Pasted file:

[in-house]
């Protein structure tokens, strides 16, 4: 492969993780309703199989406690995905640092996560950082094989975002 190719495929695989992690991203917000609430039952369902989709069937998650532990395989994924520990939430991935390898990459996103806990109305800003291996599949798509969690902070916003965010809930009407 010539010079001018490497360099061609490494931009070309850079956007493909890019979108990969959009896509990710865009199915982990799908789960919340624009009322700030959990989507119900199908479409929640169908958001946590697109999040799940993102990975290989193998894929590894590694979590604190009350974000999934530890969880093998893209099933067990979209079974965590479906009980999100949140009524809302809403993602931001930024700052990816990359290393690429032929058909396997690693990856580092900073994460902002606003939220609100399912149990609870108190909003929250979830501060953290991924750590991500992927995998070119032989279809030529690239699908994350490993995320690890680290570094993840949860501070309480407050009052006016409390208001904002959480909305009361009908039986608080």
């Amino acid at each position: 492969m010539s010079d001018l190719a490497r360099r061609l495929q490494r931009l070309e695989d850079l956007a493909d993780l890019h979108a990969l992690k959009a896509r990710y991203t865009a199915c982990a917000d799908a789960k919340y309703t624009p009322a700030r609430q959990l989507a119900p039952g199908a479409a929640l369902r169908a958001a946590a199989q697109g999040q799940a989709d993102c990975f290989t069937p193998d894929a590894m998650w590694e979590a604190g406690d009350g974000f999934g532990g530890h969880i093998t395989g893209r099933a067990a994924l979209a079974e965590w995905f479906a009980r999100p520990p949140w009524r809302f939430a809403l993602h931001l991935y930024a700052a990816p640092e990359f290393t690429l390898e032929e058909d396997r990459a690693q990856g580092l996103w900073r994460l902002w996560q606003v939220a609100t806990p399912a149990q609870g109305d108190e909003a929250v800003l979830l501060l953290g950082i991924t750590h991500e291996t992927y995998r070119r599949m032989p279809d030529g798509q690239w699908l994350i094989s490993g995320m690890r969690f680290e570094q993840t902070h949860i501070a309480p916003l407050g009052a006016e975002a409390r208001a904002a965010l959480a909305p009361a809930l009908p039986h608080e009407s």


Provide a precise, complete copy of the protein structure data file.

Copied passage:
[in-house]
């Protein structure tokens, strides 16, 4: 492969993780309703199989406690995905640092996560950082094989975002 190719495929695989992690991203917000609430039952369902989709069937998650532990395989994924520990939430991935390898990459996103806990109305800003291996599949798509969690902070916003965010809930009407 010539010079001018490497360099061609490494931009070309850079956007493909890019979108990969959009896509990710865009199915982990799908789960919340624009009322700030959990989507119900199908479409929640169908958001946590697109999040799940993102990975290989193998894929590894590694979590604190009350974000999934530890969880093998893209099933067990979209079974965590479906009980999100949140009524809302809403993602931001930024700052990816990359290393690429032929058909396997690693990856580092900073994460902002606003939220609100399912149990609870108190909003929250979830501060953290991924750590991500992927995998070119032989279809030529690239699908994350490993995320690890680290570094993840949860501070309480407050009052006016409390208001904002959480909305009361009908039986608080």
């Amino acid at each position: 492969m010539s010079d001018l190719a490497r360099r061609l495929q490494r931009l070309e695989d850079l956007a493909d993780l890019h979108a990969l992690k959009a896509r990710y991203t865009a199915c982990a917000d799908a789960k919340y309703t624009p009322a700030r609430q959990l989507a119900p039952g199908a479409a929640l369902r169908a958001a946590a199989q697109g999040q799940a989709d993102c990975f290989t069937p193998d894929a590894m998650w590694e979590a604190g406690d009350g974000f999934g532990g530890h969880i093998t395989g893209r099933a067990a994924l979209a079974e965590w995905f479906a009980r999100p520990p949140w009524r809302f939430a809403l993602h931001l991935y930024a700052a990816p640092e990359f290393t690429l390898e032929e058909d396997r990459a690693q990856g580092l996103w900073r994460l902002w996560q606003v939220a609100t806990p399912a149990q609870g109305d108190e909003a929250v800003l979830l501060l953290g950082i991924t750590h991500e291996t992927y995998r070119r599949m032989p279809d030529g798509q690239w699908l994350i094989s490993g995320m690890r969690f680290e570094q993840t902070h949860i501070a309480p916003l407050g009052a006016e975002a409390r208001a904002a965010l959480a909305p009361a809930l009908p039986h608080e009407s």